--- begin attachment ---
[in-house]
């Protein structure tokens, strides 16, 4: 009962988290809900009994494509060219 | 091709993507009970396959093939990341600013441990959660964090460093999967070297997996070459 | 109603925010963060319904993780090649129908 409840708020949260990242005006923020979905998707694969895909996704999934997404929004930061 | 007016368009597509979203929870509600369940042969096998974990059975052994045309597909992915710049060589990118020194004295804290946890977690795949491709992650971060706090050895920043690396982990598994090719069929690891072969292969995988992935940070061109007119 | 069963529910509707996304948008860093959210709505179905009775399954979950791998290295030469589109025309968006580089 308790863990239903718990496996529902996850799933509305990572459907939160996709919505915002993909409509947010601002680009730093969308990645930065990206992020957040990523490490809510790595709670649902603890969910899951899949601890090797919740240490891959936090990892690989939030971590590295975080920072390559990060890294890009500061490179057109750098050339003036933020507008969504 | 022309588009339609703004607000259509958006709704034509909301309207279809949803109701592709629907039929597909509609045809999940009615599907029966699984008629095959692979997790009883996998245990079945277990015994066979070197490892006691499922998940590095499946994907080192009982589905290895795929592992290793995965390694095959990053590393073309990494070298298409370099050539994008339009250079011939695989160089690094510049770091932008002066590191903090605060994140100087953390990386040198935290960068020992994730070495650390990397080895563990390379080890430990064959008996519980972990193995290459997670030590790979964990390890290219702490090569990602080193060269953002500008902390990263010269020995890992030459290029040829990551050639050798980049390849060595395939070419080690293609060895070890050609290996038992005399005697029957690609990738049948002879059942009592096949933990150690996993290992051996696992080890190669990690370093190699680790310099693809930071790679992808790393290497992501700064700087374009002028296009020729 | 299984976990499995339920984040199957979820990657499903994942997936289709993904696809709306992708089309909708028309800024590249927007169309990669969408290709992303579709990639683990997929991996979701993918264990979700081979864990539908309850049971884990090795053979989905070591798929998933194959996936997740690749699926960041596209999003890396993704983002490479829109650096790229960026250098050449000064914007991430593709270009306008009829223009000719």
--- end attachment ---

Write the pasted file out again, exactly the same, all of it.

[in-house]
């Protein structure tokens, strides 16, 4: 009962988290809900009994494509060219 | 091709993507009970396959093939990341600013441990959660964090460093999967070297997996070459 | 109603925010963060319904993780090649129908 409840708020949260990242005006923020979905998707694969895909996704999934997404929004930061 | 007016368009597509979203929870509600369940042969096998974990059975052994045309597909992915710049060589990118020194004295804290946890977690795949491709992650971060706090050895920043690396982990598994090719069929690891072969292969995988992935940070061109007119 | 069963529910509707996304948008860093959210709505179905009775399954979950791998290295030469589109025309968006580089 308790863990239903718990496996529902996850799933509305990572459907939160996709919505915002993909409509947010601002680009730093969308990645930065990206992020957040990523490490809510790595709670649902603890969910899951899949601890090797919740240490891959936090990892690989939030971590590295975080920072390559990060890294890009500061490179057109750098050339003036933020507008969504 | 022309588009339609703004607000259509958006709704034509909301309207279809949803109701592709629907039929597909509609045809999940009615599907029966699984008629095959692979997790009883996998245990079945277990015994066979070197490892006691499922998940590095499946994907080192009982589905290895795929592992290793995965390694095959990053590393073309990494070298298409370099050539994008339009250079011939695989160089690094510049770091932008002066590191903090605060994140100087953390990386040198935290960068020992994730070495650390990397080895563990390379080890430990064959008996519980972990193995290459997670030590790979964990390890290219702490090569990602080193060269953002500008902390990263010269020995890992030459290029040829990551050639050798980049390849060595395939070419080690293609060895070890050609290996038992005399005697029957690609990738049948002879059942009592096949933990150690996993290992051996696992080890190669990690370093190699680790310099693809930071790679992808790393290497992501700064700087374009002028296009020729 | 299984976990499995339920984040199957979820990657499903994942997936289709993904696809709306992708089309909708028309800024590249927007169309990669969408290709992303579709990639683990997929991996979701993918264990979700081979864990539908309850049971884990090795053979989905070591798929998933194959996936997740690749699926960041596209999003890396993704983002490479829109650096790229960026250098050449000064914007991430593709270009306008009829223009000719």